DESPITE moves made four months ago to ease the process, less than 0.1 percent of building owners in the city have taken advantage of the simplified permits
Baguio’s City Buildings and Architecture Office (CBAO) has started to enter the city’s barangays one by one to visit illegitimate structures in titled lots, with initial efforts in barangays DPS Compound, Cabinet Hill, Marcoville, and the area covered by Teachers’ Camp under the program started early this year to legitimize all 96,000 illegitimate structures in the city, .
However, only 100 building owners so far have applied to legalize their buildings and comply with all the necessary requirements to own a building in Baguio City in the past four months, with the simplified permit process having turned up only a small fraction of building owners targeted by the program.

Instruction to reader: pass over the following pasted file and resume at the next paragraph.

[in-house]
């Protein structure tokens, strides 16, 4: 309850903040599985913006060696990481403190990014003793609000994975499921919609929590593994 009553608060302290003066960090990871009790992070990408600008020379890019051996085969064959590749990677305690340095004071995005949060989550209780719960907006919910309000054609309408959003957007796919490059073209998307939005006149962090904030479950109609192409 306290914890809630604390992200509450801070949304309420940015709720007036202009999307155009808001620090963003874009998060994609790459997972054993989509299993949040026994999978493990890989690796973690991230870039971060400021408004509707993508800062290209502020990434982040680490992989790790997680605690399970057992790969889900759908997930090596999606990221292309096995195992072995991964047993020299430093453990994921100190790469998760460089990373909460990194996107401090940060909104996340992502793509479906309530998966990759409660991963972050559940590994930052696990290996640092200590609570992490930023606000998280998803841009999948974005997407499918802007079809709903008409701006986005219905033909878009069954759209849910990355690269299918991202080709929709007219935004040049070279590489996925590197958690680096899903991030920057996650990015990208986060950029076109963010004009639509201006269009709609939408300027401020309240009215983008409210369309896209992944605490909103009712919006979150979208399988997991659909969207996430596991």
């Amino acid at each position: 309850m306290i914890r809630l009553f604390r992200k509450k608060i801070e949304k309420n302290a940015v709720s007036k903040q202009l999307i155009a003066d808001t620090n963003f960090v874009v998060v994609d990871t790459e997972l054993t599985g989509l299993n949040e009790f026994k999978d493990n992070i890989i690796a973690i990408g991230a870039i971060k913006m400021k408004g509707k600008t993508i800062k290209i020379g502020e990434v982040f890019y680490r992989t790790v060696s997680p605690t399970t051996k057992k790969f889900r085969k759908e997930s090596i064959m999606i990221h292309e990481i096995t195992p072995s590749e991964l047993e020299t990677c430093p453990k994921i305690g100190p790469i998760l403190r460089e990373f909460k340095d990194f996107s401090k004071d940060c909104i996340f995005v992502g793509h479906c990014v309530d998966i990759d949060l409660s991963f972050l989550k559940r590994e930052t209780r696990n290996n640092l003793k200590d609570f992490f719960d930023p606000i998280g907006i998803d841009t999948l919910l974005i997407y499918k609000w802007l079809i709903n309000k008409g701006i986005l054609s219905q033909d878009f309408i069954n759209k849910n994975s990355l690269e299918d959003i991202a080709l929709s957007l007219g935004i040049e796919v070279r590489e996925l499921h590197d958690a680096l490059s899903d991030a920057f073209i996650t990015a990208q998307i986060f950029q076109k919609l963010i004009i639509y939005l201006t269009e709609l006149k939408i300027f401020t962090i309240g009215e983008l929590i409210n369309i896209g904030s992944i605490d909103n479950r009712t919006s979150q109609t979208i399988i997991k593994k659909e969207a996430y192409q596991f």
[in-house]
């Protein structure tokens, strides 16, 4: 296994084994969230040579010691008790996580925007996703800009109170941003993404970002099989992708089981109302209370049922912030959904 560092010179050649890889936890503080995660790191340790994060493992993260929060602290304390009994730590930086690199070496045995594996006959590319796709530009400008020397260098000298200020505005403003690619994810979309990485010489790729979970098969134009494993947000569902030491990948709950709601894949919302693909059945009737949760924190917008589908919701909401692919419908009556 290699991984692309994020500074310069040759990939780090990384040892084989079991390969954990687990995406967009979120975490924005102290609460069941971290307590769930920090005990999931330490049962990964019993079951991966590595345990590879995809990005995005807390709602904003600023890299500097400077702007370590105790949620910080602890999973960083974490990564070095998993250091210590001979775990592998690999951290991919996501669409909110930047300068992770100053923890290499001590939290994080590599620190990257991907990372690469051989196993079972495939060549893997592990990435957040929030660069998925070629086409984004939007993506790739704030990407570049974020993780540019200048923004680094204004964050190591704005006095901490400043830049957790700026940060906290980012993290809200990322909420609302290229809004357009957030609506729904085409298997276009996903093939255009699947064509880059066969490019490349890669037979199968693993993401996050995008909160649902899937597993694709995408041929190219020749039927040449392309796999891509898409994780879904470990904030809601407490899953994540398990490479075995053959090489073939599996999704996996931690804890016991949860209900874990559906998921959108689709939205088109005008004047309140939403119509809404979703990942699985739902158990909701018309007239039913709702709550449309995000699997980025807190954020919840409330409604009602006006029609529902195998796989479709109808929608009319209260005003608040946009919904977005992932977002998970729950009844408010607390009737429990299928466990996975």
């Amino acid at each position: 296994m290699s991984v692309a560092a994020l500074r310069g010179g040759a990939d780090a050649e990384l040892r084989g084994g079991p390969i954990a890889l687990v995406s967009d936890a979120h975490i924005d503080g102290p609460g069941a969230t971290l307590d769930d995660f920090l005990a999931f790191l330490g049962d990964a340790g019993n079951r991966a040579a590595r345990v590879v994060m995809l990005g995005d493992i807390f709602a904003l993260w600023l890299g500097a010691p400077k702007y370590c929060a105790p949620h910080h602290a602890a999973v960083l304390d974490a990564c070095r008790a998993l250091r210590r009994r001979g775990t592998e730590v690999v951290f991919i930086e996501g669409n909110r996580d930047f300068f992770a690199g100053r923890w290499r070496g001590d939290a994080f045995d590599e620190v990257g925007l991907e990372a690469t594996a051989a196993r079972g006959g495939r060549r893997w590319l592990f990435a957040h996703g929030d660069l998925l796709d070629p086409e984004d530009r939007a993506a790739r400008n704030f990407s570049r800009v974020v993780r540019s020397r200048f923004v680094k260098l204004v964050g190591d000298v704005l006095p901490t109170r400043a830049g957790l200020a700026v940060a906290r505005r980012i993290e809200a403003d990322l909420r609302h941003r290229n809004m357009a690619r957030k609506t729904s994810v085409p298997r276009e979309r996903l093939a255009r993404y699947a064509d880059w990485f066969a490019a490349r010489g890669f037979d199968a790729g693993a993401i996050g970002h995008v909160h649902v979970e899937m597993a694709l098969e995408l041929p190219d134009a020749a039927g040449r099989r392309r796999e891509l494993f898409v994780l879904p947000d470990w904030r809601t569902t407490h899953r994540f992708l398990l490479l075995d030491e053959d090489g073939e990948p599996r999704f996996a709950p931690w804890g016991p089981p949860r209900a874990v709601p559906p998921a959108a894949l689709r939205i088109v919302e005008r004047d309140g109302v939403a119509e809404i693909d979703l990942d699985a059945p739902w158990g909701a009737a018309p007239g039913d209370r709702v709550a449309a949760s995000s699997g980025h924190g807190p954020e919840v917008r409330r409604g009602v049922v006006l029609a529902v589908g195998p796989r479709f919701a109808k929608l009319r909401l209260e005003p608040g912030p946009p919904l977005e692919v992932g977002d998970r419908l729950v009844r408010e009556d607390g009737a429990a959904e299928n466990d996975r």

According to City Building Official Johnny Degay, the office has started handing out letters to the building owners in the said barangays giving them 15 days to initiate the process of acquiring an appropriate building permit and complying with all the requirements, plus another 15 days if they signify their intent to comply.
Failure to do so within the period would lead to a notice of violation and the commencement of appropriate penalties in accordance with the National Building Code, which include fines and potential imprisonment, and possible demolition orders according to CBAO official Stephen Capuyan.
According to Baguio Mayor Benjamin Magalong, the city is looking to double its efforts in encouraging and enticing building owners to acquire appropriate permits, as 80 percent or nearly 96,000 buildings remain in the city without proper permits.
As part of Magalong’s directives, the city previously negotiated with the Department of Public Works and Highways (DPWH) to reduce the requirements for building permit applicants, shortening the timeframe for receipt of building permit to 20 days upon application provided all requirements are met.
The efforts of the city also include associations of the various professionals in the city including civil and electrical engineers whose inputs are required for the processing of permits to lower their fees, according to City Administrator Bonifacio Dela Peña.